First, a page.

On many longrifles, there are mouldings along the forearm (usually the upper forearm) and along toe of the buttstock. Most often these are simple raised moldings cut in with a knife or chisel and then relieved behind the cut with the chisel or knife. The moulding is usually cleaned up using a slim triangular file with the tip ground off forming a scraping surface. The photo to the right shows a lower buttstock moulding cut with just the knife and the chisel.
For more complex mouldings, a scratchstock may be useful. The scratchstock shown here was made for the unusual moulding found on a group of Rockbridge Country Virginia guns (including John Davidson) and applied to my Gun #10. The blade in this scratchstock is ground to produce both the upper forearm moulding and the buttstock toe moulding. To use the scratchstock, the top bar runs along the top of the barrel channel to cut the forearm moulding and along the toe for the lower buttstock moulding. Only part of the buttstock moulding nearest the butt can be cut with the scratch stock and it can be more trouble than it is worth. The scratchstock is most useful for the upper forearm moulding, but it does take a lot of passes to cut the moulding. You have to shape the upper forearm as close as you can to finished dimensions before you apply the scratchstock.
One important note about the finish produced by the scratchstock. Since you are holding the scraper blade parallel to the curl in the stock, the scraper blade with ride up and down on the hard and soft curl producing a ripple effect. I know of no way to avoid this with a scratchstock. The ripples are a consequence, and an indication, of the method used to shape the forearm. Other places that you use a scraper, you can hold the scraper diagonal to the curl to avoid leaving ripples. Ripples in a highly figured stock are part and parcel of shaping and finishing with scrapers, but in most other places it can be minimized. It just can’t be minimized where a scratchstock is used.
Below is a list of the Muzzle Blasts articles by or about Wallace Gusler. Wallace Gusler is one of the foremost experts on southern longrifles, particularly Virginia longrifles. Many of the articles focus on rare iron mounted rifles. I am listing the issue, the title, and the first page. This may not be a complete list. These are just among the issues that I saved, and I only save issues that have particular interest for me. I have been told that back issues of Muzzle Blasts are available from the NMLRA for a nominal fee.
September 2003; Inventory of Robert Milburn, Frederick County, Virgnia; p.46.
November 2003; “A rifle gun barrel & mountings”; p.48.*
January 2004; Wallace Gusler, Master Gunsmith by Gary Brumfield; p.4.
March 2004; “Attributing the Old Holston Rifle”; p.4.*
May 2004; “The Step Toe Group”
July 2004; An Early Shenandoah Valley Iron Mounted Rifle Gun; p.11.*
September 2004; A Fine Iron Mounted Rifle; p.36.*
January 2005;An 18th Century Moravian Rifle Gun from North Carolina; p.4.
March 2005;An 18th Century Moravian Rifle Gun from North Carolina; p.4.
July 2005;An 18th Century Moravian Rifle Gun from North Carolina; p.4.
November 2005;An 18th Century Moravian Rifle Gun from North Carolina; p.4.
March 2006; A Fine Iron Mounted Rifle from the Valley of Virginia; p.60.*
January 2007; A Lancaster – Pennsyslvania Rifle Gun with Southern Connections; p.4.
March 2007; Possible Origin of G.F. Fanot’s Box Design; p.13.
July 2007; An Important Tennessee Iron Mounted Rifle Gun – Part 1; p.4.*
July 2007; An Important Tennessee Iron Mounted Rifle Gun – Part 2; p.4.*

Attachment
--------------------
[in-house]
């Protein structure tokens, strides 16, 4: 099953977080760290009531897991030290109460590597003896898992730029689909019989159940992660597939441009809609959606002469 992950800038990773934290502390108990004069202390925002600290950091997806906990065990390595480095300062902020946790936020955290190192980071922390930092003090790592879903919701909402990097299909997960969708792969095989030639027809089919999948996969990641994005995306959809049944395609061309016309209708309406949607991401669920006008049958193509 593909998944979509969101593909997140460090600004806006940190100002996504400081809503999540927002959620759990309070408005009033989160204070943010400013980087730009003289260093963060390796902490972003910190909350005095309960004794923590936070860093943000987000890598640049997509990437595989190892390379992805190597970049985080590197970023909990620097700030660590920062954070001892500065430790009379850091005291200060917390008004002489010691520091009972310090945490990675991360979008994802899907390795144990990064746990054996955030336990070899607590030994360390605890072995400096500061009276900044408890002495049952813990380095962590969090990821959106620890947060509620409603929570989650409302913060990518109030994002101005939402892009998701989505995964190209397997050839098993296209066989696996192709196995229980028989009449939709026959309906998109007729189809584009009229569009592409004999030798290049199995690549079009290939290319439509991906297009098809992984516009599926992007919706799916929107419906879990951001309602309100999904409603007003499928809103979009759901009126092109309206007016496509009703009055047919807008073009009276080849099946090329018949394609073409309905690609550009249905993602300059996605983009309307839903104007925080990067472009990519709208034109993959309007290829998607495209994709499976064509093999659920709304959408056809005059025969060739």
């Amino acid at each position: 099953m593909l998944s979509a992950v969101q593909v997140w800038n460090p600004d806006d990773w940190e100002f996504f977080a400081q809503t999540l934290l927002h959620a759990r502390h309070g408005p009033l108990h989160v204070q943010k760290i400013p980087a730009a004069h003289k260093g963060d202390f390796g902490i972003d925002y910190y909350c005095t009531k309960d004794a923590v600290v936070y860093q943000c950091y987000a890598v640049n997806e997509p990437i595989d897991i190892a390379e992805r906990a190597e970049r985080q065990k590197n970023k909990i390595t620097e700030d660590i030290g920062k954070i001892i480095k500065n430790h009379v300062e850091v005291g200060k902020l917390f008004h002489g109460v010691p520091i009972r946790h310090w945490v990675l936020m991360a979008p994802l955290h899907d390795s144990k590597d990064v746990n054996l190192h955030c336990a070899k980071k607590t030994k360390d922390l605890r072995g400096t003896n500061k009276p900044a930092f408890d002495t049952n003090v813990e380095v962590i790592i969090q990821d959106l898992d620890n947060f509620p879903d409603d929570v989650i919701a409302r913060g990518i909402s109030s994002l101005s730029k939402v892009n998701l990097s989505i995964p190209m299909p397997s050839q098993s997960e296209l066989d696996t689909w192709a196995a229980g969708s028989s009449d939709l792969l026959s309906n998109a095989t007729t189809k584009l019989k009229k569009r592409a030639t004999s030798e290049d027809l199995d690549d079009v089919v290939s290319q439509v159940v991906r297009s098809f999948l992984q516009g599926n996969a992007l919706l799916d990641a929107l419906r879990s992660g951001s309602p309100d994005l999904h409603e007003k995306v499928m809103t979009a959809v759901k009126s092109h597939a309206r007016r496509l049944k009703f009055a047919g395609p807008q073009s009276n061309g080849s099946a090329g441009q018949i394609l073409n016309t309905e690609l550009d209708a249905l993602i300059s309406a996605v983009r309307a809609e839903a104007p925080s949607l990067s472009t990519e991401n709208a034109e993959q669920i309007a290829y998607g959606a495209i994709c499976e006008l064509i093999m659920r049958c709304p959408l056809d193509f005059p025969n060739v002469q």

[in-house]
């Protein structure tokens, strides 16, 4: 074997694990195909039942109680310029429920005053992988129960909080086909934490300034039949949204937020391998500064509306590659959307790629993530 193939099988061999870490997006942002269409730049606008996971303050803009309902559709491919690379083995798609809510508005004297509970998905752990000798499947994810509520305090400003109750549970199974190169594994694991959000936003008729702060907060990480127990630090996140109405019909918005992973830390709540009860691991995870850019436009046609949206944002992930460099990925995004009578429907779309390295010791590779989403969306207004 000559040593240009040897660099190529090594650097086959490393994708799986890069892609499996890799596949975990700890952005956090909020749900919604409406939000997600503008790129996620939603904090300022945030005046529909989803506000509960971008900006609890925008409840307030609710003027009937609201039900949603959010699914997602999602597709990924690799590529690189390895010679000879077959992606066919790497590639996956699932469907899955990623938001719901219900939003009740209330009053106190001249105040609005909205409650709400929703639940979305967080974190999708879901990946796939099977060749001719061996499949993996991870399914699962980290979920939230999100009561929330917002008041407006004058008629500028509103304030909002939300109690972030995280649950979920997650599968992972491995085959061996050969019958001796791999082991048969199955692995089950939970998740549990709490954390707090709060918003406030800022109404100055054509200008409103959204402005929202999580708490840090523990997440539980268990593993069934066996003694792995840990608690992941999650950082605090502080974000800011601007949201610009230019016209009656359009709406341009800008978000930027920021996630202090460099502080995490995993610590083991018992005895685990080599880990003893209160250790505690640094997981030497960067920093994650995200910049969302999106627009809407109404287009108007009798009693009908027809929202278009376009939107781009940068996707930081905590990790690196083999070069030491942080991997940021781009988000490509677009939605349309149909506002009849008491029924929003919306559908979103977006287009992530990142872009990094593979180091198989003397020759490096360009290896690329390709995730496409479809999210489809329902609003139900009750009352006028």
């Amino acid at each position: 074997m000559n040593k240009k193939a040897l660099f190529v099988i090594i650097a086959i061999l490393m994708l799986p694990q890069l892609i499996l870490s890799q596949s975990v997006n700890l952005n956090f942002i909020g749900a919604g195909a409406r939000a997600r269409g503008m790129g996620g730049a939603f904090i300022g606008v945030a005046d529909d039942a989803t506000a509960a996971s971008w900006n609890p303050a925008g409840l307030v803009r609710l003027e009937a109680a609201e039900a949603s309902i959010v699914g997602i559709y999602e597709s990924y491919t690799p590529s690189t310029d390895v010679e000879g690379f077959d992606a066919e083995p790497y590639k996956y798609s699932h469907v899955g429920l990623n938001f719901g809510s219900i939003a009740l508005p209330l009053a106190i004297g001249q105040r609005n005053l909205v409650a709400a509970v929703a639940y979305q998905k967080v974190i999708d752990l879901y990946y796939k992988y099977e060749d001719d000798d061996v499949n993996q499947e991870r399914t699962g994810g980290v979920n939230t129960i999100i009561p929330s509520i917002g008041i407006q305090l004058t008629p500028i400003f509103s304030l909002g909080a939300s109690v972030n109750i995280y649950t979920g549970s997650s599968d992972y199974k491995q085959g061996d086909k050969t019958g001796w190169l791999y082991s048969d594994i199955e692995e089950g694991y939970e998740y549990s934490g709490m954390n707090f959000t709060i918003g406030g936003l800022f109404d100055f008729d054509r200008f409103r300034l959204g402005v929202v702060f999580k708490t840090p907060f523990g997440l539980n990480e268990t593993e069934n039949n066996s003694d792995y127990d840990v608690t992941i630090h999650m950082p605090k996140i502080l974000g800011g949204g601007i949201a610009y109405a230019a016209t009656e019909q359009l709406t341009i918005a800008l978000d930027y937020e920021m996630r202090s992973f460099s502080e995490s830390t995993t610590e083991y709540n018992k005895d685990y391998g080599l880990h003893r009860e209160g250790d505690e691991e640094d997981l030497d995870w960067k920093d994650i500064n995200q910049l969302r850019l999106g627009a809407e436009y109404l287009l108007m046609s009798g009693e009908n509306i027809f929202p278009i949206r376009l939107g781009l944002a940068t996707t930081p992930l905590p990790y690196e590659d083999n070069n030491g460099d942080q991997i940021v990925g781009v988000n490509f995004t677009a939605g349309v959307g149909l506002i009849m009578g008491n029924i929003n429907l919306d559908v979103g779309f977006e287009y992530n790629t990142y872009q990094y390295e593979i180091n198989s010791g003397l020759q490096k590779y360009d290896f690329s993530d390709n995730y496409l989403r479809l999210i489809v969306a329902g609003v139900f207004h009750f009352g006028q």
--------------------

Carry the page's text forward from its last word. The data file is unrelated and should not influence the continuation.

November 2007; A Valley of Virginia Rifle Gun Used in Kentucky; p.36.*
March 2008; Early Virginia-Pennsylvania Rifle; p.4.*
May 2008; An In-use Restocked Smooth-bored Rifle Gun; p.50.*
September 2008; American Frontier and Backcountry Flintlock Terminology 1730-1830; p.4.**
December 2008; Backcountry and Frontier Flintlock Terminology; p.4.**
June 2009; A Rosetta Stone North Carolina Rifle Gun Part 1; p.50.
August 2009; A Rosetta Stone North Carolina Rifle Gun Part 2; p.50.
December 2009; Shot Bags/Shot Pouches – Part 1; p.?.
May 2010; Shot Bags/Shot Pouches – Part 2; p.7.
June 2010; An Early Virginia Shot Bag and 18th Century Powder Measure; p.4.
December 2011; A French and Indian War Rifle Gun, Part 1; p.43.
February 2012;“A French and Indian War Rifle Gun, Part II”
August 2012; Rifles by “GB” in the Step Toe Group, Rockbridge and Botetourt Counties, Virginia; p.47.*
December 2014; Rifle Guns in the “GB” Group, Number 2; p.6.*
February 2016, The Twentieth Century Story of Two Extraordinary Frontier Guns, Part 1; p.6.*
As I am only able to do a few photography shoots a years, at best, I thought that I would share what I have learned about firearms photography so that others can duplicate it. Here is a link to a .PDF document that will guide you through how to take professional quality photographs of firearms and accouterments: Firearms Photography 101
This document is a updated version of a presentation I gave at Dixons Gunmaker’s Fair a couple years ago. It goes over the basics of using your camera for firearms photography and how to stage and light your guns. Specifically, I talk about my lighting system using studio strobes and soft/strip boxes as well as how to use the paint with light technique. I have added some recommendations for point and shoot cameras and photos of my lighting setup. You can duplicate my studio lighting setup for a little over $1000 which isn’t that much at all in the realm of photography, or gun collecting.
I was getting ready to install pins in my most recent rifle and wondered how would this have been done in the 18th century. I normally use a couple twist drills (1/16″ and 5/64″) and my cordless electric drill. So, I asked that question on ALR, and after reading a number of the responses, I came up with the following simple bow drills as a solution. They were turned out of hard maple and the axle at the top and drills are music wire. I used 1/8″ for the top pivot/axle, and I used 1/16″ and 5/64″ music wire for the drill bits. I sharpened them like an 18th century metal cutting bit for a brace.
For the time being, I am using a hickory rod for the bow with some artificial sinew for the bow string. I have an old foil blade that I am going to use to make a more period correct bow with a little take up reel at the hilt/handle for the string. I will forge a little loop in the tip of the blade to attache the other end of the string.